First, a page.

Here's my statement from last December when President Elect Trump hand-picked Zinke to lead Interior. Compare the statement below with the glowing pro-Zinke statements that came from the lips of Backcountry Hunters and Anglers, Theodore Roosevelt Conservation Partnership and the Boone and Crocket Club.

For Release: December 15, 2016

Statement from Matthew Koehler, Director of the WildWest Institute, on President Elect Donald Trump’s Nomination of Rep Ryan Zinke as Secretary of Interior

Rep Ryan Zinke has an established track record of being pro-coal, pro-fracking, pro-logging, anti-science and anti-endangered species act when it comes to managing America’s public lands and wildlife. This has earned Zinke an environmental voting record of 3% from the League of Conservation Voters and a National Parks voting record of just 9% from the National Parks Conservation Association.

Let’s also not forget that Rep Zinke was just hand picked by President-elect Donald Trump, someone who is clearly assembling the most anti-environmental, anti-public lands, pro-oil and gas and pro-wall street cabinet and administration in U.S. History.

To think that Congressman Ryan Zinke is going to be a strong advocate for America’s public lands, our national parks and fish and wildlife species – and not just do the bidding of his boss, Donald Trump and campaign contributors in the resource extraction industry – is simply delusional, and not being honest with the American public.

Simply because someone has stated that they would not sell-off, or give away, America’s public lands, does not in any way make that person a huge public lands champion, or a “Teddy Roosevelt Republican” especially when the voting record clearly exposes the truth.

See also:

Cutting the budget of these programs doesn't necessarily mean programs will be affected. Being critical before seeing the impact on these programs is not helpful. Isn't there a chance we'll get good results at less cost.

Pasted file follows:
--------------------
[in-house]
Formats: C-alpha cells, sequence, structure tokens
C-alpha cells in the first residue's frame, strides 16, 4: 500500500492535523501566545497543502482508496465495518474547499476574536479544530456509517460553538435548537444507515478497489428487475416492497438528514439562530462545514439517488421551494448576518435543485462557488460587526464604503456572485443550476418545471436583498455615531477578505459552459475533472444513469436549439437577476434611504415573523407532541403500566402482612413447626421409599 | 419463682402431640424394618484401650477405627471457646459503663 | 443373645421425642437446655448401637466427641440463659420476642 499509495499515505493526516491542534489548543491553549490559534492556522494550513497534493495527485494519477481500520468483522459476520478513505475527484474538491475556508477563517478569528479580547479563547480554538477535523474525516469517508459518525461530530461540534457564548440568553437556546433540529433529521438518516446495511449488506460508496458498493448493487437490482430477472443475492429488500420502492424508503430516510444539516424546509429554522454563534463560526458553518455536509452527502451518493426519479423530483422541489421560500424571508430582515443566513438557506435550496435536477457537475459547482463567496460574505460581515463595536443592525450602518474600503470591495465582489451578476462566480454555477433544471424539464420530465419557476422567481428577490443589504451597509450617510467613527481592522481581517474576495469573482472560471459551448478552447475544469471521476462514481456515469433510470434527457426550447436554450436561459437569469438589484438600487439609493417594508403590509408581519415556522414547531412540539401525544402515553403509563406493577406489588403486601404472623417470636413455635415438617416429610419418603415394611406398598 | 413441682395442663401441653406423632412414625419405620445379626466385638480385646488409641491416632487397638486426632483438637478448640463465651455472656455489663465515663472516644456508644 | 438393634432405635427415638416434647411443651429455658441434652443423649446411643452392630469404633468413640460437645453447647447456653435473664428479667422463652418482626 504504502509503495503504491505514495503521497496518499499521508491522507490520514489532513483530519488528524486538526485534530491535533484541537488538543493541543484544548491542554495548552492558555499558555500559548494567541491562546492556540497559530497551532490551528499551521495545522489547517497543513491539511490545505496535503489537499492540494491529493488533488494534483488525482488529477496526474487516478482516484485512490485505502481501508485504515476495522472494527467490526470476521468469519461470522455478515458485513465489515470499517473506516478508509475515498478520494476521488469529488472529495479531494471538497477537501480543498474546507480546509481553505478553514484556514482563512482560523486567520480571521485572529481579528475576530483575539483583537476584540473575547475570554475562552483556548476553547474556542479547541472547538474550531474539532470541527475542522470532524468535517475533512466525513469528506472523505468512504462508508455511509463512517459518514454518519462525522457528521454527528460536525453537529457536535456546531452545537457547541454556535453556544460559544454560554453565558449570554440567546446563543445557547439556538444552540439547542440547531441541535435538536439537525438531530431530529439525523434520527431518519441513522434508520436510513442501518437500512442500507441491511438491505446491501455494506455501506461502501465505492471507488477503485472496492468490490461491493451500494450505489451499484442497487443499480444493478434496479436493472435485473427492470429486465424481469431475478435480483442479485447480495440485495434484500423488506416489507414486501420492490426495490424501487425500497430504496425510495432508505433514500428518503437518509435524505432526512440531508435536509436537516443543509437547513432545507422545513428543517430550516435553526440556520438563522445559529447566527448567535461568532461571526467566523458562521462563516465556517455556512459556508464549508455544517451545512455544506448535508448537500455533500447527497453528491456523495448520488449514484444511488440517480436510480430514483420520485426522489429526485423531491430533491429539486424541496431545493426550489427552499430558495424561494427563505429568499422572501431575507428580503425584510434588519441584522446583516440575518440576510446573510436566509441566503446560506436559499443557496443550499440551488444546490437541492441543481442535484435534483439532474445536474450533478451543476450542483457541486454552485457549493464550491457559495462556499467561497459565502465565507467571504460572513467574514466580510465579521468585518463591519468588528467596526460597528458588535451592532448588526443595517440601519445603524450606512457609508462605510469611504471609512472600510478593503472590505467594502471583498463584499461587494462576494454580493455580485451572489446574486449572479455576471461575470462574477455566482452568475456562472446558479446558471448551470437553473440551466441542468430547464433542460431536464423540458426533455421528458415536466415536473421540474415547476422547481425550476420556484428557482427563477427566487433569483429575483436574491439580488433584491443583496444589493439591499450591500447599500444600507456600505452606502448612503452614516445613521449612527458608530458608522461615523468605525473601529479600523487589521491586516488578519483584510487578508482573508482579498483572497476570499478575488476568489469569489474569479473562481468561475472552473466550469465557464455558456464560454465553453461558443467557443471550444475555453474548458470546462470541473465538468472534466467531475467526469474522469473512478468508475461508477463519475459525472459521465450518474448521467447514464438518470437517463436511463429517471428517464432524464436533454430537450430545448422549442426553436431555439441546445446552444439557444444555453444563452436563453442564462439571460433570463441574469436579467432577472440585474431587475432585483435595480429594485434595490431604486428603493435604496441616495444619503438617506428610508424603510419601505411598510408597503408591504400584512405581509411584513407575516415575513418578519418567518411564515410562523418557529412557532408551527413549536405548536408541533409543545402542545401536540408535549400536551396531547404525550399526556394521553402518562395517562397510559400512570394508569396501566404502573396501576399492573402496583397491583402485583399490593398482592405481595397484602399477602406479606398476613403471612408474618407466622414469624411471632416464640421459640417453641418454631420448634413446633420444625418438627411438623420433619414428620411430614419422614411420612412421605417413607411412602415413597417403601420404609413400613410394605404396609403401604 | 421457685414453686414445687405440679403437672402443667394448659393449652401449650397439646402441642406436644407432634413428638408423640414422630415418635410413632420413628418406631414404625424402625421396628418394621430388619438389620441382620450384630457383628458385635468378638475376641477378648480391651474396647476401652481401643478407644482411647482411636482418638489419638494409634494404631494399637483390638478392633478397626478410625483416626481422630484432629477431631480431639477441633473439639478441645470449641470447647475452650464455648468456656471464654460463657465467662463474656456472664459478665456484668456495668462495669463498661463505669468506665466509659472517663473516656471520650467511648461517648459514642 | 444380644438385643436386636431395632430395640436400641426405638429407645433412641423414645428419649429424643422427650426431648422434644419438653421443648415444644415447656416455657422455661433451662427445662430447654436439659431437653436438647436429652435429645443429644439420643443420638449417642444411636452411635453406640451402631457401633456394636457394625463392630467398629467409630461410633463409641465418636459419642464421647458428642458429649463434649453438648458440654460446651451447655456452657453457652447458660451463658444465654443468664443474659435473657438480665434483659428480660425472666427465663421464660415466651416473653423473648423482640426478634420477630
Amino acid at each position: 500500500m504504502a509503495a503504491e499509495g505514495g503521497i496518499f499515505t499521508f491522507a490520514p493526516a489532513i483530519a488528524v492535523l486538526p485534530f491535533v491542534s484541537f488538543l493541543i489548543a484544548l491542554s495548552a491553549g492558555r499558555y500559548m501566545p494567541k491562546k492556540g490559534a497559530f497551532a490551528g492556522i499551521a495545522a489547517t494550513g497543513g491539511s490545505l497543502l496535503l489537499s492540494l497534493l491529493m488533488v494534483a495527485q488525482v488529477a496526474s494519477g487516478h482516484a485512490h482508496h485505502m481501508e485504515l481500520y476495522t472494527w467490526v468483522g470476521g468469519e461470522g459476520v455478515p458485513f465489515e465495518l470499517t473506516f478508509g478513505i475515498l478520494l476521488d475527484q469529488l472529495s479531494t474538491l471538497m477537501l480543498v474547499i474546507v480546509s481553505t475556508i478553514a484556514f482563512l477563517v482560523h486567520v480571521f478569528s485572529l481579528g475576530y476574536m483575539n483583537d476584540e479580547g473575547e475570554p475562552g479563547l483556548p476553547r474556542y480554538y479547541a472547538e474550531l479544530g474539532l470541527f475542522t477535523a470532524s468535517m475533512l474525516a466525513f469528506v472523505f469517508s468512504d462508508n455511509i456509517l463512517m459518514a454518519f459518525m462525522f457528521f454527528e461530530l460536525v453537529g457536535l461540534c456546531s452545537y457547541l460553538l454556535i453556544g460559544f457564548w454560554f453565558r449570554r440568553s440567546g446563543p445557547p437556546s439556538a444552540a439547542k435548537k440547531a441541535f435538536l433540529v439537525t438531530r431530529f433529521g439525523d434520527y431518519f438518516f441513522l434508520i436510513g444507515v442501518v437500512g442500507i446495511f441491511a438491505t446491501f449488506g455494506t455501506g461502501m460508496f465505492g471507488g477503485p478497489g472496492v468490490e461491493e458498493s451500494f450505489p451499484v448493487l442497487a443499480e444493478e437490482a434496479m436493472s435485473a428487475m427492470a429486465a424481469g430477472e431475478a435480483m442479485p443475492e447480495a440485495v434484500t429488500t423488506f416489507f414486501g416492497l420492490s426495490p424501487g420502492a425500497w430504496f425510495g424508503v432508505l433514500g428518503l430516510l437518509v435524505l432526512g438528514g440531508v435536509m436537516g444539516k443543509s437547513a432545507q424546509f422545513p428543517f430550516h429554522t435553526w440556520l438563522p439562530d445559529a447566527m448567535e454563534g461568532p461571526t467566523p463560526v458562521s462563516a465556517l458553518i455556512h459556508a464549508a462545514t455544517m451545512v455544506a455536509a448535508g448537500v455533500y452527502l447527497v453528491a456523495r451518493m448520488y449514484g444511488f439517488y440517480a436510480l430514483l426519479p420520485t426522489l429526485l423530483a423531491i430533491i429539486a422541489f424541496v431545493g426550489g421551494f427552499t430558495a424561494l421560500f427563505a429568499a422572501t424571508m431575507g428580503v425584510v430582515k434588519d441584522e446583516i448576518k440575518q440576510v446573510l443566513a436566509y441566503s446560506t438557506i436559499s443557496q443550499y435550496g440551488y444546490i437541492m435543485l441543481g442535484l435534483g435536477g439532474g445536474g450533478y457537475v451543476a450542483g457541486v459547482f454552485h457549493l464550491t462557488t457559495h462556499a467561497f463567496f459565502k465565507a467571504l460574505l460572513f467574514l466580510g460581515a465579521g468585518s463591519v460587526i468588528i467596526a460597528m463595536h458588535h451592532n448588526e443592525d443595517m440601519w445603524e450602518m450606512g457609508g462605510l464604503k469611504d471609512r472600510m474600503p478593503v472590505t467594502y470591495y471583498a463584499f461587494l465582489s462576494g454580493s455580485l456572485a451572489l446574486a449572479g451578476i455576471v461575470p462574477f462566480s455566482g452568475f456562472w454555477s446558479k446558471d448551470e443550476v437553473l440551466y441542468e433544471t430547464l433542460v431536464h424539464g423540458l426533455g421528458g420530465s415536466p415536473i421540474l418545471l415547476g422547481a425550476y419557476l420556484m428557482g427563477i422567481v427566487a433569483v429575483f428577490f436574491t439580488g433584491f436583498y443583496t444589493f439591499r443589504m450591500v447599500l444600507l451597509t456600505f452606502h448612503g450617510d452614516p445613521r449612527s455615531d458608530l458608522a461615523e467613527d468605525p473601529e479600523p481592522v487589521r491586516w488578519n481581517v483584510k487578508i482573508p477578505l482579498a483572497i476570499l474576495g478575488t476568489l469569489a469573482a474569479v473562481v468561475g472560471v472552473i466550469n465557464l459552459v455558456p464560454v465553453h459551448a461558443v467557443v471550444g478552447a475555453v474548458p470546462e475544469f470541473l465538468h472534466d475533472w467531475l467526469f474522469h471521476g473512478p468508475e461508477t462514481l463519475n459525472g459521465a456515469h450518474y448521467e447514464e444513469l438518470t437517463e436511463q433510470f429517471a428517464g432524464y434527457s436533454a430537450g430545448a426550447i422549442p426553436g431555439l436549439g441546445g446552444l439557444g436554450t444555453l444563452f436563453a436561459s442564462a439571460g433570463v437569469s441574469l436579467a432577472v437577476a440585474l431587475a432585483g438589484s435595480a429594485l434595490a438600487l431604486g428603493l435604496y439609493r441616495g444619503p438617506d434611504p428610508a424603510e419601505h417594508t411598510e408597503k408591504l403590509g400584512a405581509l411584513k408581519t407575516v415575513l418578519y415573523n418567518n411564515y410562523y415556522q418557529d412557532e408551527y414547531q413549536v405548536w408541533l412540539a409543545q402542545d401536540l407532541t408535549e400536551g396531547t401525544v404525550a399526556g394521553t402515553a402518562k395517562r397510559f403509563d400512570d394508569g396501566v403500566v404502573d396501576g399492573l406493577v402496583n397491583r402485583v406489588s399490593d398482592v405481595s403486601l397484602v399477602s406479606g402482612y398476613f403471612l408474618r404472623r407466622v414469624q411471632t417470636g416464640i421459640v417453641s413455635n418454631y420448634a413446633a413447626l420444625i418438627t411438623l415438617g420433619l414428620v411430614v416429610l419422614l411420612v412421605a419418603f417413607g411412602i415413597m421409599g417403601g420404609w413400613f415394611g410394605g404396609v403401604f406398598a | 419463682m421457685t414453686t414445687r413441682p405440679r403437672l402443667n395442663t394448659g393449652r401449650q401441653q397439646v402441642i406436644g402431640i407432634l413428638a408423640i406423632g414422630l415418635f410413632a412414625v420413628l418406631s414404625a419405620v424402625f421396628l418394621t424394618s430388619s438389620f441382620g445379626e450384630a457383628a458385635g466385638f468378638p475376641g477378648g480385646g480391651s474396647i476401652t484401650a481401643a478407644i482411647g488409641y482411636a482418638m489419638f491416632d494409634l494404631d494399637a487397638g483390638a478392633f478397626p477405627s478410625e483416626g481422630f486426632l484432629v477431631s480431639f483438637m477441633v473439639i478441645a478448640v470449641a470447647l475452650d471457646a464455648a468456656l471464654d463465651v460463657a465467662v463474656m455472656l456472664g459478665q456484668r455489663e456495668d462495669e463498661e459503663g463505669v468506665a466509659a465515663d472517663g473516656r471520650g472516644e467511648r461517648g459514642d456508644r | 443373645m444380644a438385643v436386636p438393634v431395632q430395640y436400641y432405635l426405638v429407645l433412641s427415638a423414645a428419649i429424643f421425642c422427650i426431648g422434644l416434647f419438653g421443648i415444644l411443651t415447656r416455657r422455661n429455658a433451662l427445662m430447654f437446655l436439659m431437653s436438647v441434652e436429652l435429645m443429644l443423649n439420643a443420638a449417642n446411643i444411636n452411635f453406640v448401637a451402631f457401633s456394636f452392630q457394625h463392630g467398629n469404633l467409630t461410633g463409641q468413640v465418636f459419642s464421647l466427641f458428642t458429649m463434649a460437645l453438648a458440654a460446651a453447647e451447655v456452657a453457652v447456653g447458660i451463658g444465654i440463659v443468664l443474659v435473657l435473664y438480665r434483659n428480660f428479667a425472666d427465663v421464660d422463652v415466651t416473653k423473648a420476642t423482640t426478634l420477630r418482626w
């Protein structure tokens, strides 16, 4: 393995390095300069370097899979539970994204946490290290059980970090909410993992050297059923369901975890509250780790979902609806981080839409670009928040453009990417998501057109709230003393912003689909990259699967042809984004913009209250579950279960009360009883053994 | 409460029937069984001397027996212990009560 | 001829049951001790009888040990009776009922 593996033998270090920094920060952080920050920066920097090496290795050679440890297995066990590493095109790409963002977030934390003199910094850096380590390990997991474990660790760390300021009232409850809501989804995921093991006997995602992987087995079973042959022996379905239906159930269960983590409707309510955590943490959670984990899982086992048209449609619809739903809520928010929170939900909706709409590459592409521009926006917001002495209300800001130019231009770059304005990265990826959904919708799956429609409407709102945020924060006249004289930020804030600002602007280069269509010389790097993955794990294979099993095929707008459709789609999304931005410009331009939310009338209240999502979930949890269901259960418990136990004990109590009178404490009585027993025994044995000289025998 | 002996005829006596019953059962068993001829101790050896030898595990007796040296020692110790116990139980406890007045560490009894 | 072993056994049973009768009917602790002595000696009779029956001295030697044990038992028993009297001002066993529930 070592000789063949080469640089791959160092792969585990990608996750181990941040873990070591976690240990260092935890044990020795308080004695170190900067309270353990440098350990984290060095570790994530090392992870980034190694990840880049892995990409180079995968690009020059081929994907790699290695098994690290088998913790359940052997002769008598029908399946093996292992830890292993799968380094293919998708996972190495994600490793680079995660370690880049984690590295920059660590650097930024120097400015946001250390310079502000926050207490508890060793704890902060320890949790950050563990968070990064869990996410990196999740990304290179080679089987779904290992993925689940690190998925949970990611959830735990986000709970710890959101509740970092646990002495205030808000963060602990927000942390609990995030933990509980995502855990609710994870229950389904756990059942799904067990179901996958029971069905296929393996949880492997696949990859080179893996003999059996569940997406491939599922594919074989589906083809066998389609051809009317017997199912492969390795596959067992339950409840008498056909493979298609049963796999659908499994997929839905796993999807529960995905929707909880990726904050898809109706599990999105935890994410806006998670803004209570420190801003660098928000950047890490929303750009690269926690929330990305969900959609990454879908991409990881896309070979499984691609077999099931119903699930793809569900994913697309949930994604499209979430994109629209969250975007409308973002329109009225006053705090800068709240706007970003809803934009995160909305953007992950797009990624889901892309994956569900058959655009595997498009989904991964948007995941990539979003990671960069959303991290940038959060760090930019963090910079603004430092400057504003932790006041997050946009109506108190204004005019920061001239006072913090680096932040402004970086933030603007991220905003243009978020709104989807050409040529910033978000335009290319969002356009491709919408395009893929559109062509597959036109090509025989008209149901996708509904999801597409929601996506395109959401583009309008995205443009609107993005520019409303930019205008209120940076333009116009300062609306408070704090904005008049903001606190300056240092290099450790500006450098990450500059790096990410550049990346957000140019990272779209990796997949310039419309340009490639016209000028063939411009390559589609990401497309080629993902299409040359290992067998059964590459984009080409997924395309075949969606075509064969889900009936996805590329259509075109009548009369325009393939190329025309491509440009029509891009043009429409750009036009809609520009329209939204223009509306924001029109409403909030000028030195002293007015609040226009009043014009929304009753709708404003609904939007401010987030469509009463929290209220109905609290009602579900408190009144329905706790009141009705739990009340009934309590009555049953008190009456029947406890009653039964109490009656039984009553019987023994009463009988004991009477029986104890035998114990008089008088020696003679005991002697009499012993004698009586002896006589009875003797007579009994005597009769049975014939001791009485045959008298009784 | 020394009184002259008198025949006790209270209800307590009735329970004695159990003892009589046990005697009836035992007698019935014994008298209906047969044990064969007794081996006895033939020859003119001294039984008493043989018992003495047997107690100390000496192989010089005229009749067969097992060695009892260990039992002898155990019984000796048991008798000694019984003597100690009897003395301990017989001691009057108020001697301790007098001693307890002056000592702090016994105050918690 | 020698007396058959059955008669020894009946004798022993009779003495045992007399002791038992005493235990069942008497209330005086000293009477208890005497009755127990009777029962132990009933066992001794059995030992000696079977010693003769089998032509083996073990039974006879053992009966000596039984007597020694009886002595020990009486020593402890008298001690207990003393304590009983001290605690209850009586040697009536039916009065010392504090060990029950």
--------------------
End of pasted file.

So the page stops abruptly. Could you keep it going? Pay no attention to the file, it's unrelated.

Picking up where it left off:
The fat was trimmed long ago, programs will indeed be affected. Surely you don't think that similar cuts to NIH and NSF will have no effect on programs? Surely you don't think that the corollary -- increases to military spending -- will have no effect on their programs?

Spoken like a true Trumpite.

Wow, every now and again I forget that this site has little to do with fishing and more about anti-trump rhetoric. I don't agree at all with the article and would agree with those who have stated that the out-of-control spending has got to stop or none of us will be fishing or hunting. You could argue that China already owns our public lands due to the lack of leadership in past years.

Trump is a proper name; you should capitalize it....oh, sorry.

Same type of crap we heard when George W Bush took office. Same hysteria by the liberal-progressives that a Republican presidency means the end of the enviorment as we know it.

"At a boisterous public meeting in June, the Tulare County supervisors voted 3-2 in support of a plan to shrink the Giant Sequoia national monument, which contains the majority of the world’s population of the towering trees, to less than a third of its current size. The decision sparked bellowing acrimony that required the county sheriff to step in to restore calm. “It kind of got out of control,” said Steve Worthley, vice-chairman of the board of supervisors in Tulare County, California." The Guardian